Marques Hollie, 32
search
36 Under 36 (2018)Arts

Marques Hollie, 32

Forging a Judaism to the Tune of Southern Spirituals

Hannah Dreyfus is a staff writer at the New York Jewish Week. She covers trends among youth and millennials, progress and pushback in the Orthodox world, women's issues, the Jewish LGBTQ community and Reform and Conservative Jewish life. She also heads the Investigative Journalism Fund, a special project of the Jewish Week to fill a gap in investigative and enterprise reporting, and 36 Under 36, an annual special issue profiling 36 exceptional young leaders. Reach her at hannah@jewishweek.org

An unconventional figure paved Marques Hollie’s path towards Judaism: Madonna.

Hollie, a Jewish activist for racial justice, opera singer and Nebraska native, first heard about Judaism in his late teens when the pop icon’s interest in Kabbalah caught the media’s attention.

“From a young age, I have been drawn to all things spiritual,” said Hollie, a Jew by choice who is set to complete his conversion this year. Still, raised in a Pentecostal church that encouraged “ecstatic” worship left him feeling out of place.

“I remember having an epiphany moment at a church youth service,” he said. “We were singing and dancing and praising Jesus and I thought to myself, ‘I don’t believe any of this.’”

Binge reading “Judaism for Dummies” followed the Kabbalah spark, and Hollie has spent the last decade creating a Judaism that is deeply his own. A proud Queer Jew and Jew of Color, he found a home in the Reform movement, where he is now addressing issues of racial justice and advocating for a more inclusive Judaism.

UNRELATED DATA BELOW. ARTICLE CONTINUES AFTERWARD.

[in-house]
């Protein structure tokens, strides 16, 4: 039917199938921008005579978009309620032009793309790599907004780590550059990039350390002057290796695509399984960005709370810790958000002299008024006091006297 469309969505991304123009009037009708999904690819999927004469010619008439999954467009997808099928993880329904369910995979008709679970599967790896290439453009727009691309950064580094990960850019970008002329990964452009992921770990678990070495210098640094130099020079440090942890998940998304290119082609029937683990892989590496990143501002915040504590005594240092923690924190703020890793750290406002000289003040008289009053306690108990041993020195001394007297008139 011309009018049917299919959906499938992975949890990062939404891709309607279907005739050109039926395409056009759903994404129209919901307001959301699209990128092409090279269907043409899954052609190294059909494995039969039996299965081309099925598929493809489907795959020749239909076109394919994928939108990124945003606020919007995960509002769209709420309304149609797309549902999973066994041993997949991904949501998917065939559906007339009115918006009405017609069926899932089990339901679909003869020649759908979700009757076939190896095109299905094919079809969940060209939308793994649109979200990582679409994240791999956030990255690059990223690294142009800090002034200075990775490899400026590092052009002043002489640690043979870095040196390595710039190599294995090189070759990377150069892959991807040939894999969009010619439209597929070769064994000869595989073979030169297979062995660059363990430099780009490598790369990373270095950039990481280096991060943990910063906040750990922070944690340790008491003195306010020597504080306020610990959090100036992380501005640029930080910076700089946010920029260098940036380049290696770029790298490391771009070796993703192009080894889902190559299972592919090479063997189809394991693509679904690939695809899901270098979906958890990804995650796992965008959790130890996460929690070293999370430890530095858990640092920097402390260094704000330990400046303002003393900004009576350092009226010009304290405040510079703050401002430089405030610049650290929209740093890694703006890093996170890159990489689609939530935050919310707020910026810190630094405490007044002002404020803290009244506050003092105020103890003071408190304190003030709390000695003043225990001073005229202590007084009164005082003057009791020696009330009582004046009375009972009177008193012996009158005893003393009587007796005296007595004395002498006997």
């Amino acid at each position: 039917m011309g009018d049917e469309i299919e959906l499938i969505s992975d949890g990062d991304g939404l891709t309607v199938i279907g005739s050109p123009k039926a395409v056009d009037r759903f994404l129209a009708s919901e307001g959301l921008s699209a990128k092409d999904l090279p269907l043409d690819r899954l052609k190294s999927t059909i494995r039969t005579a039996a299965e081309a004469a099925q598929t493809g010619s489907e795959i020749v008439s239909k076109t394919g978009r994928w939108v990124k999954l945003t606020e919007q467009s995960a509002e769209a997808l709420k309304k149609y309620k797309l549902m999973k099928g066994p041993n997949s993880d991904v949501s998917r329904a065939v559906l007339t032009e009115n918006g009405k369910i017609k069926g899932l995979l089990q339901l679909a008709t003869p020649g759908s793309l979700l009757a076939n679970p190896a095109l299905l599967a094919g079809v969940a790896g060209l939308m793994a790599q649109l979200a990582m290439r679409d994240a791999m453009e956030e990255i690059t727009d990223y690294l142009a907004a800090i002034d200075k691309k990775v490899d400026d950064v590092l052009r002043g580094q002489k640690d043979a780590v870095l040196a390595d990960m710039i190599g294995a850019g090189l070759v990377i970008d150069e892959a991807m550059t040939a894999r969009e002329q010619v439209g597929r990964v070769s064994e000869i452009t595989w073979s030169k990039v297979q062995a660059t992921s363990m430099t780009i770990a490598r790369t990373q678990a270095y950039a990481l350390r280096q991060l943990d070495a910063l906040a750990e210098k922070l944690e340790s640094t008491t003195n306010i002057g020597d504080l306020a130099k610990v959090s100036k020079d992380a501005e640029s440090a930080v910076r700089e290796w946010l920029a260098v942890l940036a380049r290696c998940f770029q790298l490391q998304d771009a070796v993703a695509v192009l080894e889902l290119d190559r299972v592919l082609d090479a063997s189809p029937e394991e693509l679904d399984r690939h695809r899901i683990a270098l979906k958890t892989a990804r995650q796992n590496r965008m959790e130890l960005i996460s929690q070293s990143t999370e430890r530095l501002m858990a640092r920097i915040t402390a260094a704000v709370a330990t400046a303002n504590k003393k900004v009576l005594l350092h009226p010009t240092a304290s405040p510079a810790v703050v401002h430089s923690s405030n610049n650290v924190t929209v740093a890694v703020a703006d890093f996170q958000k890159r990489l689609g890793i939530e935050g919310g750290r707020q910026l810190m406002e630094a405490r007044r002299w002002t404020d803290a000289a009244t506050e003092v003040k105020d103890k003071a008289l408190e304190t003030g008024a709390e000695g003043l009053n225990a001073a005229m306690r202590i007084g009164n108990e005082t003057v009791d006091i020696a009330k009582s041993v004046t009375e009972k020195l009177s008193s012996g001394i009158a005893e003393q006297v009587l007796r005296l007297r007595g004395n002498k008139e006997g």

“From a young age, I have been drawn to all things spiritual.”

“Approach people as people, not as archetypes,” said Hollie, who was selected as one of the 2017 inaugural fellows for the Union for Reform Judaism’s JewV’Nation Fellowship, a leadership development program for visionary Reform Jewish leaders across North America. “The key to outreach: you have to go into the work with a relationship in mind first.”

At a rally organized by Jews for Racial & Economic Justice shortly after Michael Brown was shot and killed by police in Ferguson, Mo., Hollie remembered a moment when all of his identities stood side-by-side.

“We stood in front of the police precinct in Washington Square Park and recited the Mourner’s Kaddish for victims of police brutality. So many intersections of myself came alive in that moment.”

Through his work as a URJ Fellow, he began developing the one-man musical “Go Down, Moshe,” an exploration of the shared black-Jewish narrative of slavery and redemption through the Passover liturgy.

And, when he lends his powerful tenor voice to leading synagogue services, his fellow congregants aren’t complaining.

“When I sing, the opera just comes out. I know I stand out, and I’m embracing it.”

New York Fashion Week: His “coolest” singing gig to date: serenading models as they walked down the runway in a Pyer Moss fashion show. It was the “first fashion week show” that featured an all person-of-color modeling cast.

www.marqueshollie.com
@marqueshollie

read more:
comments